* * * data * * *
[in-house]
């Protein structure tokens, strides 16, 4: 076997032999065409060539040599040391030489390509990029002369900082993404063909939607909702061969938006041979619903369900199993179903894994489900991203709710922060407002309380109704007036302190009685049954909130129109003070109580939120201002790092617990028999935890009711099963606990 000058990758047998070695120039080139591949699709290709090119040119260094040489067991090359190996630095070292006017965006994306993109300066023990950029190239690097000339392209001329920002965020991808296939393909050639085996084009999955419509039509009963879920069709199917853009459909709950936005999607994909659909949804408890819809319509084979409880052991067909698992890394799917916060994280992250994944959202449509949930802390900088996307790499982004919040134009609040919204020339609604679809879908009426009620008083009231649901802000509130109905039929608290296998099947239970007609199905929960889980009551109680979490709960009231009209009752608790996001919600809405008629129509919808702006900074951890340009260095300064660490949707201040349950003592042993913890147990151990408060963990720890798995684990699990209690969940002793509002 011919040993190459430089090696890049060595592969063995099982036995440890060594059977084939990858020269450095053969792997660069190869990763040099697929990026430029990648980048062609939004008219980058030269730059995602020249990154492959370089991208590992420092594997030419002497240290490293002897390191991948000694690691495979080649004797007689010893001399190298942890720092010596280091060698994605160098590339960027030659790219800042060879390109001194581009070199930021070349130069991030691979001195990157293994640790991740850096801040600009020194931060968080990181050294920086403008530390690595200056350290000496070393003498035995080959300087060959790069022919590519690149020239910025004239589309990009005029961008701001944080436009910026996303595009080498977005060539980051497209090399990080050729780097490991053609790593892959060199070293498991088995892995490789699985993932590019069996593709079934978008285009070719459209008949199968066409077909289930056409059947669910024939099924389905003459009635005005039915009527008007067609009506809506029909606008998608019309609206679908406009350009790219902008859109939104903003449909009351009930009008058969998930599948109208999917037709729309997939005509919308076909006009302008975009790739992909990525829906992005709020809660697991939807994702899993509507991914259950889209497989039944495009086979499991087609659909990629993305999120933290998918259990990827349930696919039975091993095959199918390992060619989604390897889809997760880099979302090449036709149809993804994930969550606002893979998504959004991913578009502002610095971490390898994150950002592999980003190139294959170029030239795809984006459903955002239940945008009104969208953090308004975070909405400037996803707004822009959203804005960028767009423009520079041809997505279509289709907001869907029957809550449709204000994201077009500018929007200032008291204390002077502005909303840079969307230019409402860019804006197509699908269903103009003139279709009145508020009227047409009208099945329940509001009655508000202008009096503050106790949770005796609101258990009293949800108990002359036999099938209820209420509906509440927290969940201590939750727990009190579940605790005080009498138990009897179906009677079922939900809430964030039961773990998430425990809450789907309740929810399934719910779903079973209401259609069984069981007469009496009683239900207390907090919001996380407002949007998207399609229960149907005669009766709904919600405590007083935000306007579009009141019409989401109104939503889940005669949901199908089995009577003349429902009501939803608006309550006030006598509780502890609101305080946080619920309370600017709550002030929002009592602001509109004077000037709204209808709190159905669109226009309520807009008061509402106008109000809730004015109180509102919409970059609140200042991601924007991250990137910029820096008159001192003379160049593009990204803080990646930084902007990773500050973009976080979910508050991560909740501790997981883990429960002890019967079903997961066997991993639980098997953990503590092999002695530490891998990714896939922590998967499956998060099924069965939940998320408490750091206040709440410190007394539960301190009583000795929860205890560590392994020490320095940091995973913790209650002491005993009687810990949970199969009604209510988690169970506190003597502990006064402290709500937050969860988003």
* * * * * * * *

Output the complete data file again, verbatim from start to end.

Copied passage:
[in-house]
């Protein structure tokens, strides 16, 4: 076997032999065409060539040599040391030489390509990029002369900082993404063909939607909702061969938006041979619903369900199993179903894994489900991203709710922060407002309380109704007036302190009685049954909130129109003070109580939120201002790092617990028999935890009711099963606990 000058990758047998070695120039080139591949699709290709090119040119260094040489067991090359190996630095070292006017965006994306993109300066023990950029190239690097000339392209001329920002965020991808296939393909050639085996084009999955419509039509009963879920069709199917853009459909709950936005999607994909659909949804408890819809319509084979409880052991067909698992890394799917916060994280992250994944959202449509949930802390900088996307790499982004919040134009609040919204020339609604679809879908009426009620008083009231649901802000509130109905039929608290296998099947239970007609199905929960889980009551109680979490709960009231009209009752608790996001919600809405008629129509919808702006900074951890340009260095300064660490949707201040349950003592042993913890147990151990408060963990720890798995684990699990209690969940002793509002 011919040993190459430089090696890049060595592969063995099982036995440890060594059977084939990858020269450095053969792997660069190869990763040099697929990026430029990648980048062609939004008219980058030269730059995602020249990154492959370089991208590992420092594997030419002497240290490293002897390191991948000694690691495979080649004797007689010893001399190298942890720092010596280091060698994605160098590339960027030659790219800042060879390109001194581009070199930021070349130069991030691979001195990157293994640790991740850096801040600009020194931060968080990181050294920086403008530390690595200056350290000496070393003498035995080959300087060959790069022919590519690149020239910025004239589309990009005029961008701001944080436009910026996303595009080498977005060539980051497209090399990080050729780097490991053609790593892959060199070293498991088995892995490789699985993932590019069996593709079934978008285009070719459209008949199968066409077909289930056409059947669910024939099924389905003459009635005005039915009527008007067609009506809506029909606008998608019309609206679908406009350009790219902008859109939104903003449909009351009930009008058969998930599948109208999917037709729309997939005509919308076909006009302008975009790739992909990525829906992005709020809660697991939807994702899993509507991914259950889209497989039944495009086979499991087609659909990629993305999120933290998918259990990827349930696919039975091993095959199918390992060619989604390897889809997760880099979302090449036709149809993804994930969550606002893979998504959004991913578009502002610095971490390898994150950002592999980003190139294959170029030239795809984006459903955002239940945008009104969208953090308004975070909405400037996803707004822009959203804005960028767009423009520079041809997505279509289709907001869907029957809550449709204000994201077009500018929007200032008291204390002077502005909303840079969307230019409402860019804006197509699908269903103009003139279709009145508020009227047409009208099945329940509001009655508000202008009096503050106790949770005796609101258990009293949800108990002359036999099938209820209420509906509440927290969940201590939750727990009190579940605790005080009498138990009897179906009677079922939900809430964030039961773990998430425990809450789907309740929810399934719910779903079973209401259609069984069981007469009496009683239900207390907090919001996380407002949007998207399609229960149907005669009766709904919600405590007083935000306007579009009141019409989401109104939503889940005669949901199908089995009577003349429902009501939803608006309550006030006598509780502890609101305080946080619920309370600017709550002030929002009592602001509109004077000037709204209808709190159905669109226009309520807009008061509402106008109000809730004015109180509102919409970059609140200042991601924007991250990137910029820096008159001192003379160049593009990204803080990646930084902007990773500050973009976080979910508050991560909740501790997981883990429960002890019967079903997961066997991993639980098997953990503590092999002695530490891998990714896939922590998967499956998060099924069965939940998320408490750091206040709440410190007394539960301190009583000795929860205890560590392994020490320095940091995973913790209650002491005993009687810990949970199969009604209510988690169970506190003597502990006064402290709500937050969860988003």